The Oklahoma State Department of Health is investigating Jacquelyn House's handling of the matter, said Tony D. Sellars, their director of communications.
The pharmacist who injected the insulin was a contractor and went to the facility on Wednesday to administer the flu shot to residents and employees, Rebecca Ingram, CEO of AbilityWorks, which owns the clinic, said in a statement.More news: Moody`s lowers India`s outlook to `negative` from `stable`
"I've in no way noticed the place there's been some form of healthcare misadventure to this magnitude", Roles mentioned to KTUL.
Sgt. Jim Warring of the Bartlesville Police Department told CNN that some of the residents who suffered were unable to explain their symptoms, as they were non-verbal or are unable to move.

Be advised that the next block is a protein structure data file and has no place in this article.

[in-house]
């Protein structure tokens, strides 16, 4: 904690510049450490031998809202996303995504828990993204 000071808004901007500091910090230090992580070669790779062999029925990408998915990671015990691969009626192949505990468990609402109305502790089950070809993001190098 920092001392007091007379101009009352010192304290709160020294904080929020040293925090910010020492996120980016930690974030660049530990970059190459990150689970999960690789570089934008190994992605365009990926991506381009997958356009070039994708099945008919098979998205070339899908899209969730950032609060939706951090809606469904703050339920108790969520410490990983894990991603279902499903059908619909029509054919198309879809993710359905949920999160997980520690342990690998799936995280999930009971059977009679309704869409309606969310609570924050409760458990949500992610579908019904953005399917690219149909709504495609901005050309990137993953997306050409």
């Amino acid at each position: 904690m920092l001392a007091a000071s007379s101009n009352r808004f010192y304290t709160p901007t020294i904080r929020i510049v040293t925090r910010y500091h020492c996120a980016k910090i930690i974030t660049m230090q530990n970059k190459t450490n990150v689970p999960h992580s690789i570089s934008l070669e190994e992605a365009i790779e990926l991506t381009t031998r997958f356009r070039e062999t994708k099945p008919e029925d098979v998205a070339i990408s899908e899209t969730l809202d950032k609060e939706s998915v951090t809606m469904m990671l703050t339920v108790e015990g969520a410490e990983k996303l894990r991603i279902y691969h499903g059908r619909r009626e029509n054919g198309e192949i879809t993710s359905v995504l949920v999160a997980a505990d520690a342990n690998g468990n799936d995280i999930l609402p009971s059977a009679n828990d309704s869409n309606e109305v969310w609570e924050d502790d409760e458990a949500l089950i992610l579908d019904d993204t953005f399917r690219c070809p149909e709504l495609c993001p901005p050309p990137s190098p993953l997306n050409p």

Roles said the facility had contracted with an experienced pharmacist to administer the flu vaccine, but patients instead received injections of what is believed to be insulin.More news: Unidentified foreign drone shot down in Iran
"All these people are symptomatic, lying on the ground, needing help, but can't communicate what they need", Roles said at a news conference. "That's why I give a lot of praise to the fire and EMS staff for doing an outstanding job of identifying the problem". "But again, it could have been much worse".
The Police Chief had also said that he is interested in understanding how such an incident took place and is looking through the situation while hoping that all patients make a full recovery. "Not to downplay wherever we are, but imagining of exactly where we could be, it certainly could have been very tragic". Further investigations are underway in order to determine charges against which employees will be filed.
As of now, some of the patients have remained hospitalized at Jane Phillips Hospital in Bartlesville, Oklahoma.More news: Brexit is UK’s ‘biggest post-war foreign policy mistake’, says John Bercow